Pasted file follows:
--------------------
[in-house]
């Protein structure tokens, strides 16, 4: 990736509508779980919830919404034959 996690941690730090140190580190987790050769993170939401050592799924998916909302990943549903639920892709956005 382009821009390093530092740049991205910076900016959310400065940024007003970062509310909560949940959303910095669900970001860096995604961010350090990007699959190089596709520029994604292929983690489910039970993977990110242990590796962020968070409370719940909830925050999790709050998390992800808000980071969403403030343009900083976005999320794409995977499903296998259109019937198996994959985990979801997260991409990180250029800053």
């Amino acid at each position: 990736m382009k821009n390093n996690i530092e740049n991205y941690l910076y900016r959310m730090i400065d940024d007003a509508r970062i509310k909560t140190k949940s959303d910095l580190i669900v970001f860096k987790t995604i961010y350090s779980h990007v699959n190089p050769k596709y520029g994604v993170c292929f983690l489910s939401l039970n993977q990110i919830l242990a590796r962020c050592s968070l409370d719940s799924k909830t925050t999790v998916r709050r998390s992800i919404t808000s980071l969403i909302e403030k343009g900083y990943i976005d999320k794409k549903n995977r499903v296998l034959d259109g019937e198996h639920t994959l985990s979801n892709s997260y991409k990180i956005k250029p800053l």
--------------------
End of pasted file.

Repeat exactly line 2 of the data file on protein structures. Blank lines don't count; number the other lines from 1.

């Protein structure tokens, strides 16, 4: 990736509508779980919830919404034959 996690941690730090140190580190987790050769993170939401050592799924998916909302990943549903639920892709956005 382009821009390093530092740049991205910076900016959310400065940024007003970062509310909560949940959303910095669900970001860096995604961010350090990007699959190089596709520029994604292929983690489910039970993977990110242990590796962020968070409370719940909830925050999790709050998390992800808000980071969403403030343009900083976005999320794409995977499903296998259109019937198996994959985990979801997260991409990180250029800053």